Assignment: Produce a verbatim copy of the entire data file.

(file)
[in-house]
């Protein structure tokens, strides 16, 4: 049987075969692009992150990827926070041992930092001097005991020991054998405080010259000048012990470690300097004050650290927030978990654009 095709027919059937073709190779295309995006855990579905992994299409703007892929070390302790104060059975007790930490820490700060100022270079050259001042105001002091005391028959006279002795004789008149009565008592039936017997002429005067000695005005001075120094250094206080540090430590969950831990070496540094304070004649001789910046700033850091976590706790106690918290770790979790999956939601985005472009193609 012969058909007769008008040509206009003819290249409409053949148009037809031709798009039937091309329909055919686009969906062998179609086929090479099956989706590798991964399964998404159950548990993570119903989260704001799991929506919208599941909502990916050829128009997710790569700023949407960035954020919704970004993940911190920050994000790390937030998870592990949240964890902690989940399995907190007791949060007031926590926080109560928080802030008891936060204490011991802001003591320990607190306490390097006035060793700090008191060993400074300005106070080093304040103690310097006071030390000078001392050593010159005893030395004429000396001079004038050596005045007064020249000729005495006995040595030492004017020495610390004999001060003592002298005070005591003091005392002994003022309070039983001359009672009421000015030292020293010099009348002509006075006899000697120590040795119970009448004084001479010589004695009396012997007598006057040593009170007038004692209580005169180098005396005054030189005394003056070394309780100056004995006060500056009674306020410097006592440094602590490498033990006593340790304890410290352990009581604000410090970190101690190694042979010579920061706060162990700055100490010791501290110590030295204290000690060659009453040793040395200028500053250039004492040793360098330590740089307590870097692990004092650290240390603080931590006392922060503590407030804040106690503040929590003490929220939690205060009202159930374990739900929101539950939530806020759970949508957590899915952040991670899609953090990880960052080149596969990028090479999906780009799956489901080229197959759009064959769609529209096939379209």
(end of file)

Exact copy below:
[in-house]
């Protein structure tokens, strides 16, 4: 049987075969692009992150990827926070041992930092001097005991020991054998405080010259000048012990470690300097004050650290927030978990654009 095709027919059937073709190779295309995006855990579905992994299409703007892929070390302790104060059975007790930490820490700060100022270079050259001042105001002091005391028959006279002795004789008149009565008592039936017997002429005067000695005005001075120094250094206080540090430590969950831990070496540094304070004649001789910046700033850091976590706790106690918290770790979790999956939601985005472009193609 012969058909007769008008040509206009003819290249409409053949148009037809031709798009039937091309329909055919686009969906062998179609086929090479099956989706590798991964399964998404159950548990993570119903989260704001799991929506919208599941909502990916050829128009997710790569700023949407960035954020919704970004993940911190920050994000790390937030998870592990949240964890902690989940399995907190007791949060007031926590926080109560928080802030008891936060204490011991802001003591320990607190306490390097006035060793700090008191060993400074300005106070080093304040103690310097006071030390000078001392050593010159005893030395004429000396001079004038050596005045007064020249000729005495006995040595030492004017020495610390004999001060003592002298005070005591003091005392002994003022309070039983001359009672009421000015030292020293010099009348002509006075006899000697120590040795119970009448004084001479010589004695009396012997007598006057040593009170007038004692209580005169180098005396005054030189005394003056070394309780100056004995006060500056009674306020410097006592440094602590490498033990006593340790304890410290352990009581604000410090970190101690190694042979010579920061706060162990700055100490010791501290110590030295204290000690060659009453040793040395200028500053250039004492040793360098330590740089307590870097692990004092650290240390603080931590006392922060503590407030804040106690503040929590003490929220939690205060009202159930374990739900929101539950939530806020759970949508957590899915952040991670899609953090990880960052080149596969990028090479999906780009799956489901080229197959759009064959769609529209096939379209």